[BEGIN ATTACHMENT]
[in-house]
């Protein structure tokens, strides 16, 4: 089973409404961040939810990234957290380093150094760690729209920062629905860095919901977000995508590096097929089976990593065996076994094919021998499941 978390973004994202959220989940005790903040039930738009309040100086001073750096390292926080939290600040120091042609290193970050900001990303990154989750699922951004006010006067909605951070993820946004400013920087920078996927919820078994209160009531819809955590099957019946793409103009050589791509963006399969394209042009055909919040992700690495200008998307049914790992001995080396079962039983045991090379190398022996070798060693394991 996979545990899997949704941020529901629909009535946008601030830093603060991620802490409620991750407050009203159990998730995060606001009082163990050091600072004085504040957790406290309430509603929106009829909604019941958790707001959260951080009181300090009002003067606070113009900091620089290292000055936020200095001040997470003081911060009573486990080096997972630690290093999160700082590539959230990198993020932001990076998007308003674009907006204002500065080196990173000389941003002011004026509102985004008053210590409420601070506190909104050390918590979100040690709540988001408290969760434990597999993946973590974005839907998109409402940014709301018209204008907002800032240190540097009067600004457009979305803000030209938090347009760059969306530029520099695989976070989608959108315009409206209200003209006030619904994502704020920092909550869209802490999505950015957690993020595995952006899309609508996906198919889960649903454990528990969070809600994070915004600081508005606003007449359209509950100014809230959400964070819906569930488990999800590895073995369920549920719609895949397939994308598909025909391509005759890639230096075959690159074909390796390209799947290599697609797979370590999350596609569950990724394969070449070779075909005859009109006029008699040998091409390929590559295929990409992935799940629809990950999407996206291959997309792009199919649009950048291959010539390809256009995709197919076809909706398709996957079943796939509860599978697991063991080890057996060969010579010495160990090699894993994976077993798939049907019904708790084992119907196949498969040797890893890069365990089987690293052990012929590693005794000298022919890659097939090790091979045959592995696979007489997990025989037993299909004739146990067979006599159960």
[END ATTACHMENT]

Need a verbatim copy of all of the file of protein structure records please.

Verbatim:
[in-house]
């Protein structure tokens, strides 16, 4: 089973409404961040939810990234957290380093150094760690729209920062629905860095919901977000995508590096097929089976990593065996076994094919021998499941 978390973004994202959220989940005790903040039930738009309040100086001073750096390292926080939290600040120091042609290193970050900001990303990154989750699922951004006010006067909605951070993820946004400013920087920078996927919820078994209160009531819809955590099957019946793409103009050589791509963006399969394209042009055909919040992700690495200008998307049914790992001995080396079962039983045991090379190398022996070798060693394991 996979545990899997949704941020529901629909009535946008601030830093603060991620802490409620991750407050009203159990998730995060606001009082163990050091600072004085504040957790406290309430509603929106009829909604019941958790707001959260951080009181300090009002003067606070113009900091620089290292000055936020200095001040997470003081911060009573486990080096997972630690290093999160700082590539959230990198993020932001990076998007308003674009907006204002500065080196990173000389941003002011004026509102985004008053210590409420601070506190909104050390918590979100040690709540988001408290969760434990597999993946973590974005839907998109409402940014709301018209204008907002800032240190540097009067600004457009979305803000030209938090347009760059969306530029520099695989976070989608959108315009409206209200003209006030619904994502704020920092909550869209802490999505950015957690993020595995952006899309609508996906198919889960649903454990528990969070809600994070915004600081508005606003007449359209509950100014809230959400964070819906569930488990999800590895073995369920549920719609895949397939994308598909025909391509005759890639230096075959690159074909390796390209799947290599697609797979370590999350596609569950990724394969070449070779075909005859009109006029008699040998091409390929590559295929990409992935799940629809990950999407996206291959997309792009199919649009950048291959010539390809256009995709197919076809909706398709996957079943796939509860599978697991063991080890057996060969010579010495160990090699894993994976077993798939049907019904708790084992119907196949498969040797890893890069365990089987690293052990012929590693005794000298022919890659097939090790091979045959592995696979007489997990025989037993299909004739146990067979006599159960």